Barely half of all adults in the United States -- a record low -- are currently married, and the median age at first marriage has never been higher for brides (26.5 years) and grooms (28.7), according to a new Pew Research Center analysis of U.S. Census data.
In 1960, 72% of all adults ages 18 and older were married; today just 51% are. If current trends continue, the share of adults who are currently married will drop to below half within a few years. Other adult living arrangements-including cohabitation, single-person households and single parenthood-have all grown more prevalent in recent decades.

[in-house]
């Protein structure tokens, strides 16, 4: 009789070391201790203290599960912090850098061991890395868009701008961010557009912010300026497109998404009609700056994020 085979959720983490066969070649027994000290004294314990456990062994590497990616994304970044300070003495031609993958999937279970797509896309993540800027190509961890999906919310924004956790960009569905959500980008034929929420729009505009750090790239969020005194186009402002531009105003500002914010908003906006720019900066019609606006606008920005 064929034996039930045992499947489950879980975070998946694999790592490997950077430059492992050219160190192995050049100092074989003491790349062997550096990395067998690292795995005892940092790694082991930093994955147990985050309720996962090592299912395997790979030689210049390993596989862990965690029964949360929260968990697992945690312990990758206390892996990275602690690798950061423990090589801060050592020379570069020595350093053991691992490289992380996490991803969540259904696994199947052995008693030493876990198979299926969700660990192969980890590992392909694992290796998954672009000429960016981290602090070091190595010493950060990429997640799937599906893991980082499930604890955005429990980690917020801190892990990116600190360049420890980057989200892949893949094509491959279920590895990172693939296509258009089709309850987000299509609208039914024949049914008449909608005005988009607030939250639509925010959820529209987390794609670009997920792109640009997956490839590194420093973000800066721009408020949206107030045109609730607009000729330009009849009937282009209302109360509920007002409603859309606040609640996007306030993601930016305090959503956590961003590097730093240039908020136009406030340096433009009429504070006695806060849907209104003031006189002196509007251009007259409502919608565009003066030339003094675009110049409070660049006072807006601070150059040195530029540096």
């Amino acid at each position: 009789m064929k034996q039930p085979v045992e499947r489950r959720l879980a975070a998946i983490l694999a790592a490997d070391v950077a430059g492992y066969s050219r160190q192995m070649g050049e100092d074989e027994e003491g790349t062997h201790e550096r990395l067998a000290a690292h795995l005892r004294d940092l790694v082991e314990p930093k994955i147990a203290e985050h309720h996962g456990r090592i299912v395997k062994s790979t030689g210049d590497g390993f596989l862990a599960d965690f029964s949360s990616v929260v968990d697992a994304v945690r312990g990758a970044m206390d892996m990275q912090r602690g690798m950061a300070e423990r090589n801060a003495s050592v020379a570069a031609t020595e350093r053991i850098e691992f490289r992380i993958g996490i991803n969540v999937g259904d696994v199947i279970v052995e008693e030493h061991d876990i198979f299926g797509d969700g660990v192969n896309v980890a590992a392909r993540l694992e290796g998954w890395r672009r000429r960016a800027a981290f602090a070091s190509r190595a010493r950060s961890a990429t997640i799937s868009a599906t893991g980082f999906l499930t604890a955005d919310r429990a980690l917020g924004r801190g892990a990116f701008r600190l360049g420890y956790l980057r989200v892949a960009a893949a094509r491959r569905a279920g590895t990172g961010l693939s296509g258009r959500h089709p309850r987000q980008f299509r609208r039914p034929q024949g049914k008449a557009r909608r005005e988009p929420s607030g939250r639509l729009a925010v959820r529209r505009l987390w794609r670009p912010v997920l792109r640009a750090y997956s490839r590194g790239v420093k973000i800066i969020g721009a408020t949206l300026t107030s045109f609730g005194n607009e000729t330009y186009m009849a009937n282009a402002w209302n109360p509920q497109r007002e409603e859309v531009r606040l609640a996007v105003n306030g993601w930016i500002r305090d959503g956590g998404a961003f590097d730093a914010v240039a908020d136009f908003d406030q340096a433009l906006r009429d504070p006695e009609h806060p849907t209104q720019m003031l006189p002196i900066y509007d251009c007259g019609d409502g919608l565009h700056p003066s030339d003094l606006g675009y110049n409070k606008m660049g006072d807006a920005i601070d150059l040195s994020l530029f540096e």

The Pew Research analysis also finds that the number of new marriages in the U.S. declined by 5% between 2009 and 2010, a sharp one-year drop that may or may not be related to the sour economy.
That last paragraph reminds me of a favorite conservative trope—espoused by National Review's Rick Lowry, among others—that poor people can not be poor if they get married, because married people tend not to be poor. But correlation isn't causation, of course, and I wonder if the declining marriage rates/rising poverty rates don't tell a different story: That there are a lot of people who simply don't feel like they have the economic resources to formally form a household and start a family.